I have I only ridden a HT (apart from demos) so I am intrigued by this connected, harder riding stuff that I do apparently. Is it the bit where my saddle kicks me up the proverbial on the rough stuff? If so, I should stopping being mean on myself and get unconnected. Sounds fun!Posted 4 years agofervouredimageMember
The thing is riding hardtails or rigid makes you feel like you a riding faster than when you are riding FS so riding a HT is probably a little more satisfying in that regard.
For me riding FS is more fun because you have no excuses. The bikes push you to push your riding ability, to hit things faster than you dare.
The one thing I hear more than anything else with HT or rigid riders is that ‘they can’t hit it that fast or do that jump or do that section because they are on a HT or rigid’ so it begs the question; why bother then? I want to be able to ride the most extreme of terrain, I don’t want to have to stop or slow to a crawl for a section so a FS bike will always be my choice.Posted 4 years agoask1974Member
The one thing I hear more than anything else with HT or rigid riders is that ‘they can’t hit it that fast or do that jump or do that section because they are on a HT or rigid’ so it begs the question; why bother then? I want to be able to ride the most extreme of terrain, I don’t want to have to stop or slow to a crawl for a section so a FS bike will always be my choice.
This. I’m far from the best rider but I can hold my own on fast, technical Singletrack. The buzz I get is riding every decent as fast as possible and taking new, challenging lines whenever I find them. A FS allows me to push myself much, much harder. On a HT I used to find myself being a lot more cautious and picking ‘safer’ lines – something a better rider would not be hampered by…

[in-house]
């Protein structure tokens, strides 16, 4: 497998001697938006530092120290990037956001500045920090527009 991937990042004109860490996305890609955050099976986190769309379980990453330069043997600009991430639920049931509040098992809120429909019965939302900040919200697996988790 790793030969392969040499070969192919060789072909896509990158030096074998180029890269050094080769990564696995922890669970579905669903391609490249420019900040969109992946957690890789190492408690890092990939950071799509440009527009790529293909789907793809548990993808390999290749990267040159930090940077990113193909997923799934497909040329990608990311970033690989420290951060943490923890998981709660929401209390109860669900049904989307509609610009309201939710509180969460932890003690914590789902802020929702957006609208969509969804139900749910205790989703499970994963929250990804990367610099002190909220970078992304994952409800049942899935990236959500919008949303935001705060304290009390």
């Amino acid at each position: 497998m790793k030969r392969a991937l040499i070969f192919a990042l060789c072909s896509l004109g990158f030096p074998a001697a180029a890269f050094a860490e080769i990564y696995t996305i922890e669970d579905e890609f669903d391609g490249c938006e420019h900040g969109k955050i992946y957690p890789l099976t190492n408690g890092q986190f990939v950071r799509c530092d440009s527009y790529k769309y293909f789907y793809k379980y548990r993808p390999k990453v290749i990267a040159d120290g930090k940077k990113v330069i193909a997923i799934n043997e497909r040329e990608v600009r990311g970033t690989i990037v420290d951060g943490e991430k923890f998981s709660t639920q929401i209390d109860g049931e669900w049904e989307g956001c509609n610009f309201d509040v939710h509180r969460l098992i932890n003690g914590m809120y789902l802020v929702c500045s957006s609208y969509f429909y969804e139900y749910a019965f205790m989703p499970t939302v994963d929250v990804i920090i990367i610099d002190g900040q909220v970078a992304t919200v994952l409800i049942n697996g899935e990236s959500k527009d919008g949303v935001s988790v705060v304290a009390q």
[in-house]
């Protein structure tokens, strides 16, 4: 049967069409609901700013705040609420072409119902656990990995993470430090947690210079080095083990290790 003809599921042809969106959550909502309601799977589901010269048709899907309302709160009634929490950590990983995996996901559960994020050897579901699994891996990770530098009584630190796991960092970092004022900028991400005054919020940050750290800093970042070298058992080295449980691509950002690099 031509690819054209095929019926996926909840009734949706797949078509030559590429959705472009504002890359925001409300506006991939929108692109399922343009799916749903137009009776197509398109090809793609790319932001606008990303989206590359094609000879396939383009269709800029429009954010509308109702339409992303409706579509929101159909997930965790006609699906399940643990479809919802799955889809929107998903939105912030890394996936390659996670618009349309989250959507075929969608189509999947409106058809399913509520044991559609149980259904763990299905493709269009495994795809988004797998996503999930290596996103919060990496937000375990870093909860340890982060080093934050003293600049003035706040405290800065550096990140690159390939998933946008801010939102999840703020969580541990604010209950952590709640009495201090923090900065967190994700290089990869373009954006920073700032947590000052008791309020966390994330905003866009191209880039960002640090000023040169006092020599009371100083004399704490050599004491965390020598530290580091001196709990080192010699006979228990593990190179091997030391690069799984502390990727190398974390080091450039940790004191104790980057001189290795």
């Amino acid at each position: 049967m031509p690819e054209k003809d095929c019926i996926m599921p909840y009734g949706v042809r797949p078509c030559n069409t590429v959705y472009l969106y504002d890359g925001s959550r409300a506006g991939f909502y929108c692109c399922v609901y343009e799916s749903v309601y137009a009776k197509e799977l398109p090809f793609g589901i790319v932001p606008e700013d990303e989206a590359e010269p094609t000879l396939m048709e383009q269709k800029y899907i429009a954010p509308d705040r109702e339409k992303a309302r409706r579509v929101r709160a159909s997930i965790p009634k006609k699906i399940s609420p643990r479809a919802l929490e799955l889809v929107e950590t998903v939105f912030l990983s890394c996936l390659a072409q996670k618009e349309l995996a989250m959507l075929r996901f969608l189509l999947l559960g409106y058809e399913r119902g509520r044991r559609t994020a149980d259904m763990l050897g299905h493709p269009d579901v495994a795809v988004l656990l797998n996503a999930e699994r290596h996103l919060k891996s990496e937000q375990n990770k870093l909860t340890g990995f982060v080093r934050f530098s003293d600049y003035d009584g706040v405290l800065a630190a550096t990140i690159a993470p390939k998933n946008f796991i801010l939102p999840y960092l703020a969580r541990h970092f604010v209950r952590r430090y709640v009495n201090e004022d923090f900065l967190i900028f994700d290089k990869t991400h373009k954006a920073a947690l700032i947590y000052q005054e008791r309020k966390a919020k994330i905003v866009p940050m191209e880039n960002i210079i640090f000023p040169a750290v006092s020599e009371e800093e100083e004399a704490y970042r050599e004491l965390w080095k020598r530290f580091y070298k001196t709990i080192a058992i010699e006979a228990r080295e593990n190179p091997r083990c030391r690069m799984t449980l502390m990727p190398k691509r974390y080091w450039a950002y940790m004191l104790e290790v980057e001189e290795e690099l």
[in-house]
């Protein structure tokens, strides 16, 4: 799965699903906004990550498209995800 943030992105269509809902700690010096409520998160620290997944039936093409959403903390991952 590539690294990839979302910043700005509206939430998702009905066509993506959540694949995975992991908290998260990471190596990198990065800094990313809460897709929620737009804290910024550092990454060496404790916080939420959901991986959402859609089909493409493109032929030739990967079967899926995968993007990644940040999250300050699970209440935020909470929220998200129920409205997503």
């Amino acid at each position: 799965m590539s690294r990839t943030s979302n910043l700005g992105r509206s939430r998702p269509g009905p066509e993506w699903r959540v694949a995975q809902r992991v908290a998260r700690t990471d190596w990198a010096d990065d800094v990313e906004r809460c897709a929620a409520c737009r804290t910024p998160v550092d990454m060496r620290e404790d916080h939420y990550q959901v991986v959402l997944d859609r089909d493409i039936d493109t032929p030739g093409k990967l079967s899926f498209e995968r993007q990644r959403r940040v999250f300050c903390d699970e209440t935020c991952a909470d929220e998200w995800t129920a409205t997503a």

The term skill compensator is very apt IMO but should not be used negatively. It is a MTB riders best tool as it allows you to do stuff you simply wouldn’t try on a more basic bike. To answer the original question though; does a FS dull the trail? Depends how you ride and where. Not much point if you only ever ride tow paths!Posted 4 years agodeadkennySubscriber
A full sus doesn’t dull a trail, nor does a hard tail. It’s all down to how you ride it. You can make any trail interesting if you want.
That said a flat smooth dull trail isn’t necessarily improved by a full sus (*cough* Swinley *cough* 😉 ) and a hard tail can at least bump the interest or at least challenge.
A good trail however can be interesting on both. The ride is just different. The full sus will let you go nuts on a steep rocky or rooty descent at speeds in ways that a hard tail will be difficult to control and rattle the hell out of you, but picking lines carefully and efficient riding can come from taking a hard tail down the same trail that can be a reward when you get the full sus out later.Posted 4 years ago
For the reasons stated above, hardtails and rigid bikes should also be viewed generally as skills compensators..
I’m a old duffer, unfit, no bottle and little skill.. By riding a rigid bike it’s the perfect excuse for not riding certain lines, being slow on the descents, taking the chicken line and generally mincing about..
All this ‘full sus is cheating’ nonsense is back to frontPosted 4 years ago